Laboratory evaluation of freezing-thawing resistance of aggregate for concrete pavement using Iowa Pore Index Tests
This study is aimed at evaluating Iowa pore index (IPI) test method for characterizing pores in aggregates that may have significant influence on freezing-thawing (F-T) durability of concrete. The study includes three phases: (a) evaluating the pore indexes of various concrete aggregates from different sources that mostly contain both carbonate and non-carbonate portions; (b) testing volumetric properties (such as specific gravity, absorption and desorption) of the aggregate; and (c) examining the correlations between these test results. Statistical analyses were also applied in the examination of these correlations.
The results of this study suggest that IPI test is a quick and simple test method for aggregate pore structure evaluation. Carbonate aggregates generally have higher absorption, lower specific gravity, higher primary pore index (PPI), and much higher secondary pore index (SPI) (for a given absorption) than non-carbonate aggregates. The PPI and PPI+SPI measurements are closely related to absorption of aggregates (for carbonate, non-carbonate, and bulk aggregates). The correlations of SPI with aggregate absorption are very weak, especially for carbonate aggregate. This may be attributed by other unidentified factors (such as aggregate pore tortuosity and the IPI test pressure and time). A pattern has been observed for the residual of the linear regression model for SPI-absorption correlation, which suggests that a higher order regression may be needed to better describe the correlation between SPI and absorption for carbonate aggregate.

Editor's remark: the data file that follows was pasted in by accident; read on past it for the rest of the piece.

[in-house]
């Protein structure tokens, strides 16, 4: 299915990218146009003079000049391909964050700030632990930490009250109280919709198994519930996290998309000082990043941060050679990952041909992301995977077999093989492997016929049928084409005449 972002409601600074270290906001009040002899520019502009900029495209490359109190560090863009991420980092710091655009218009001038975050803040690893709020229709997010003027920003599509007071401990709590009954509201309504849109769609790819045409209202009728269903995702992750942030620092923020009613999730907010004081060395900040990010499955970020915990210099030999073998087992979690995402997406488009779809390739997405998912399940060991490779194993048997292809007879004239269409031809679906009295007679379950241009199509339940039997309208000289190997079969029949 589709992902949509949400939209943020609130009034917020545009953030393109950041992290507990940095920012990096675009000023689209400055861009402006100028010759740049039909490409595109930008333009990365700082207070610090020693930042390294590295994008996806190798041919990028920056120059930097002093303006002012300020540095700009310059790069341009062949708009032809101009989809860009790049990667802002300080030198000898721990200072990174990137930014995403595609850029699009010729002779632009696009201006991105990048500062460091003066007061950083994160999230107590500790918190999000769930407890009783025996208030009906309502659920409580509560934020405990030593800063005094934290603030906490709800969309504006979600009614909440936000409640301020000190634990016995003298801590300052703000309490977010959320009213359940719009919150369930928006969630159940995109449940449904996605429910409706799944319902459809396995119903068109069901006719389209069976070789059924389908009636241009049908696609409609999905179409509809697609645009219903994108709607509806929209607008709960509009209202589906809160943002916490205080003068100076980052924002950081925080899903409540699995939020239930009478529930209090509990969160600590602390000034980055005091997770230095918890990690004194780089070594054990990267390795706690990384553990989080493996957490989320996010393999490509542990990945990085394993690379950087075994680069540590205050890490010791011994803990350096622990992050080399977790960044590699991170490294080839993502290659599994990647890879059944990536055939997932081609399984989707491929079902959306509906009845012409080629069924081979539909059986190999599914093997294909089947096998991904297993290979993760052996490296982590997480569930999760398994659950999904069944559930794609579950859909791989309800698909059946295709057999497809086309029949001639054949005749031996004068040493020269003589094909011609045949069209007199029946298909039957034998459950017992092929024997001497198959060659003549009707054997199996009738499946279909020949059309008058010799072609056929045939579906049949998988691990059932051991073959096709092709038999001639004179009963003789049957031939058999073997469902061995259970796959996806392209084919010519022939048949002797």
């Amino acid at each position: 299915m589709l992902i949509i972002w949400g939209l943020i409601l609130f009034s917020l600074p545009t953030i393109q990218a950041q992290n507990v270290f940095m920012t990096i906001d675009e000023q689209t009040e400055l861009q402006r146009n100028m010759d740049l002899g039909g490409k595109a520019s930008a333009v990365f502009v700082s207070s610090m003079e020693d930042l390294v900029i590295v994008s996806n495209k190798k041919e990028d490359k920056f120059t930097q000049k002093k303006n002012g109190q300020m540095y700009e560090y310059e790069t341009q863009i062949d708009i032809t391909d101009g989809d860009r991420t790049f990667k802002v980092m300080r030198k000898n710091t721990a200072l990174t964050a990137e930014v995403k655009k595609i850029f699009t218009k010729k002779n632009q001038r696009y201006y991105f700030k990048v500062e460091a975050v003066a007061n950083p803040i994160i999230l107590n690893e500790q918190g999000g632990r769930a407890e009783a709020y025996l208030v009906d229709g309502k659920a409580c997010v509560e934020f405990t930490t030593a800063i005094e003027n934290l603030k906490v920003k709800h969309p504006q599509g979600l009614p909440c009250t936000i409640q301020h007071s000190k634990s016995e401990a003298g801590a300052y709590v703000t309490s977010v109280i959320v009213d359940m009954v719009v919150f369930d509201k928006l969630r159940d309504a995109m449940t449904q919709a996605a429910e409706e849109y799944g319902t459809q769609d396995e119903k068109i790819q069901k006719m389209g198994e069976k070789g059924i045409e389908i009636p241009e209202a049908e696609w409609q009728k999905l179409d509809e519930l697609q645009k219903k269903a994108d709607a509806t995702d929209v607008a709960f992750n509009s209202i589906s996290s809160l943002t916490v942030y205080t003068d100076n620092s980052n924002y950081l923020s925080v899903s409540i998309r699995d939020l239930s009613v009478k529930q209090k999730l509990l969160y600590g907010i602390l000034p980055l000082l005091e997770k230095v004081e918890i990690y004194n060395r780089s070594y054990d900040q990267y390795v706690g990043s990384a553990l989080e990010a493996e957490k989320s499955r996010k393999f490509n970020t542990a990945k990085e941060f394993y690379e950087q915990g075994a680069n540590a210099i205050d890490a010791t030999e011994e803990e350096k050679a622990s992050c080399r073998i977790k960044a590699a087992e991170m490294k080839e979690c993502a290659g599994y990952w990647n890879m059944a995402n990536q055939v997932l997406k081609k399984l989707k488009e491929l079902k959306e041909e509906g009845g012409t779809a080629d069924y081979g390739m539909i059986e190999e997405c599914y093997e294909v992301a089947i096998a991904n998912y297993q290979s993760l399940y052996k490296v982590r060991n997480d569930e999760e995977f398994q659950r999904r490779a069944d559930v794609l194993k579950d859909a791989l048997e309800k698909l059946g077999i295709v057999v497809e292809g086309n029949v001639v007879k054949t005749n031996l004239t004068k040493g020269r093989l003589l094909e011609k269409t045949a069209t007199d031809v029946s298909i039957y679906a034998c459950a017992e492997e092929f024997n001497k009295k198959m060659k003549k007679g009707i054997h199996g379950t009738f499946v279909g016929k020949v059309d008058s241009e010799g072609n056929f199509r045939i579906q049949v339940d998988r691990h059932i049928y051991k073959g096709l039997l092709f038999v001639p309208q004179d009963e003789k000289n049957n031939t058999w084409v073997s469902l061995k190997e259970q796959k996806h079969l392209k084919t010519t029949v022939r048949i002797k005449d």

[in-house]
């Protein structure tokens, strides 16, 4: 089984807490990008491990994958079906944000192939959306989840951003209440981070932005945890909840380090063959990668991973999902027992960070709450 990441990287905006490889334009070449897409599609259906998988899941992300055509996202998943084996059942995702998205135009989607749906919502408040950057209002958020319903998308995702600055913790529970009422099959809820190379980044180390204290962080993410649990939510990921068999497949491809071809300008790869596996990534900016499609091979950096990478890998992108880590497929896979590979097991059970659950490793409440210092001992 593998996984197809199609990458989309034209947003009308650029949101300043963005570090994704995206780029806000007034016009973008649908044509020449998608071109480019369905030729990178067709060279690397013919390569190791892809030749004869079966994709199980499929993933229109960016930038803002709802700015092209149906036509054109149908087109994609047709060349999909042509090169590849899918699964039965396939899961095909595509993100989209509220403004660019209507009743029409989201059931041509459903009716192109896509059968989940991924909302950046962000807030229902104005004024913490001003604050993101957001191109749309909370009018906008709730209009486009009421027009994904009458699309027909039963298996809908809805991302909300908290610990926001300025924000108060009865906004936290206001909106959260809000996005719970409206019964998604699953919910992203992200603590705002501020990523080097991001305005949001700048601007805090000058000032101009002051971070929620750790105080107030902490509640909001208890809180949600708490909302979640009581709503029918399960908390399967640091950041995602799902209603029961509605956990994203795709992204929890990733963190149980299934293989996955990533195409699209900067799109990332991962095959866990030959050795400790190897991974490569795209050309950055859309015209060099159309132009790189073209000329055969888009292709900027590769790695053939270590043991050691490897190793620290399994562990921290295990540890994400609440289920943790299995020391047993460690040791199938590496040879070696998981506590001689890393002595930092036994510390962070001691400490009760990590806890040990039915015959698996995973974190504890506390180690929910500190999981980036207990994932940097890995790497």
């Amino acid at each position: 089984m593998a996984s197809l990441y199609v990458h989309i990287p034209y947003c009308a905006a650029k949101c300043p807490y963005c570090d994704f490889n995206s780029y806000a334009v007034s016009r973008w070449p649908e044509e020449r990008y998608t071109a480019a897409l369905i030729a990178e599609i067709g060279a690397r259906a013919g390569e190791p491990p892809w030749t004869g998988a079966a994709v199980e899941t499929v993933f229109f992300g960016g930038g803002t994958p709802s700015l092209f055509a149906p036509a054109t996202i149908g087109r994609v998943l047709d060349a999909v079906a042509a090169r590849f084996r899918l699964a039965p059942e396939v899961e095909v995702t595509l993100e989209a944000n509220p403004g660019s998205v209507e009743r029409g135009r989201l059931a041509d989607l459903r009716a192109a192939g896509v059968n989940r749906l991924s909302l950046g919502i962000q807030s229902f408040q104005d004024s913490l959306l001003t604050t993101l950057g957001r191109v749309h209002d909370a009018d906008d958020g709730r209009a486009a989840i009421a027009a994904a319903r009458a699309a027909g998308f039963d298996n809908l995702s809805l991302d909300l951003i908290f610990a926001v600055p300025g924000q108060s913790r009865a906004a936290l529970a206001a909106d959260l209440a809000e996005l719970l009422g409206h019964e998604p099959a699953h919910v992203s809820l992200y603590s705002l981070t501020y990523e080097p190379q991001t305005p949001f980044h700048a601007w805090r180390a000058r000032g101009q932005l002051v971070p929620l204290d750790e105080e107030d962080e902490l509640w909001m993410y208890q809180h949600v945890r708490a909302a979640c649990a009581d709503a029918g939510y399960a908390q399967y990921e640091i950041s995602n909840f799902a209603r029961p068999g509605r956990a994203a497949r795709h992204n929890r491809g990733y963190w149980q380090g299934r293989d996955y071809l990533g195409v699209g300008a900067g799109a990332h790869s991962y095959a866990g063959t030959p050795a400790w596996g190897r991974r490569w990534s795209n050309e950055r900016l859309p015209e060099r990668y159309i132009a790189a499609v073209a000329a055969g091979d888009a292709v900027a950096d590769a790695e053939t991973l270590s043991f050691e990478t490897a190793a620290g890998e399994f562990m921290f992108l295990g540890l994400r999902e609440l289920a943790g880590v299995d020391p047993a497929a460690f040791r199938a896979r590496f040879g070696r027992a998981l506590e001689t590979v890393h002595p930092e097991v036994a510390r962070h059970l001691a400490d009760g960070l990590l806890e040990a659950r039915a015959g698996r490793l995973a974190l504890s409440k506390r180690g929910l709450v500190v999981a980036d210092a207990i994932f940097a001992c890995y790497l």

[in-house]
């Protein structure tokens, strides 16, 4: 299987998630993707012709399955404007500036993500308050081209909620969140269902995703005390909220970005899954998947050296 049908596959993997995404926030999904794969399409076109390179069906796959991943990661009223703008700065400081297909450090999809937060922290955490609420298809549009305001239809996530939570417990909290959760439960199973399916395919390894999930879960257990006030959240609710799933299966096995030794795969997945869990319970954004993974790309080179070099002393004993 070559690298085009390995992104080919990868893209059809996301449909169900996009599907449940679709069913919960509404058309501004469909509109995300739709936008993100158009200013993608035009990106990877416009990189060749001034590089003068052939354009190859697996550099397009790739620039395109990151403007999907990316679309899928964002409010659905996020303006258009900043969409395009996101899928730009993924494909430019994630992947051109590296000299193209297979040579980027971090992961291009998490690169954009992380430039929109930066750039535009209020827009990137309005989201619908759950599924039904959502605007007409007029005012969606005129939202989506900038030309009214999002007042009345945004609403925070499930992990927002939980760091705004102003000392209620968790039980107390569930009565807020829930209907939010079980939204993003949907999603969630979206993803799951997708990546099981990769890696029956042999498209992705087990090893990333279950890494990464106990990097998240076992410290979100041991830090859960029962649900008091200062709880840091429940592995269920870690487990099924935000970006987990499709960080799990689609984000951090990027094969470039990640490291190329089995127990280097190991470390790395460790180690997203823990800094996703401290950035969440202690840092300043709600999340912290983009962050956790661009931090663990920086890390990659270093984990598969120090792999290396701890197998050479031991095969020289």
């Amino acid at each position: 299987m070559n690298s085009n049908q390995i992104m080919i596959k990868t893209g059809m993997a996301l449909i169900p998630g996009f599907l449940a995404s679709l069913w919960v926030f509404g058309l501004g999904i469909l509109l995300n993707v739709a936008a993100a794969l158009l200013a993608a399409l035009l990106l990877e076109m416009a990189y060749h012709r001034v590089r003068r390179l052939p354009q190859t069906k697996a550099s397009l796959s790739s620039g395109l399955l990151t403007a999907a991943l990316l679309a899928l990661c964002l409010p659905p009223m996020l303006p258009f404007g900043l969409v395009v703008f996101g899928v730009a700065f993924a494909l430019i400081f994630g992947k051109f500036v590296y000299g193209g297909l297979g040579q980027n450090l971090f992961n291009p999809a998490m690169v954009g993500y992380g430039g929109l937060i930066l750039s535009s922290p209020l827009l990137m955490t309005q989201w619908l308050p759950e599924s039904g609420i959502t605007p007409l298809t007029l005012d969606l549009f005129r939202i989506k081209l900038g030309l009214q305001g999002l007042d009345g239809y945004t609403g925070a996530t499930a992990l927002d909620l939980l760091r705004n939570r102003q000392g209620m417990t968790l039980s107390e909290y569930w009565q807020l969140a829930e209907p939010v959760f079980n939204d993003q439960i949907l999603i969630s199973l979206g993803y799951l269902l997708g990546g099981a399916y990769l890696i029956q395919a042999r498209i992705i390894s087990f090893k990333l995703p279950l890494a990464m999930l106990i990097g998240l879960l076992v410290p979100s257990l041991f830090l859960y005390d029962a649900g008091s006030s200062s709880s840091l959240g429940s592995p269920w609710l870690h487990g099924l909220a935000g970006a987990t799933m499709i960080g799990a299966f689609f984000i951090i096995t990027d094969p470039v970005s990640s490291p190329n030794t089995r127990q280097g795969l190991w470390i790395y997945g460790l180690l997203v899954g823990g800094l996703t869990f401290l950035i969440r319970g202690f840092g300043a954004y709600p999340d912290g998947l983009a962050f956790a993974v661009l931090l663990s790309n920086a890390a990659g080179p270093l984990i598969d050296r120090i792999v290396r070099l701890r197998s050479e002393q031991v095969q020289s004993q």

More research should be conducted to further study the correlation between F-T durability and aggregate chemistry, mineralogy, and pore structure. Additional tests should also be done to develop statistical model better correlates the aforementioned testing results and aggregate property.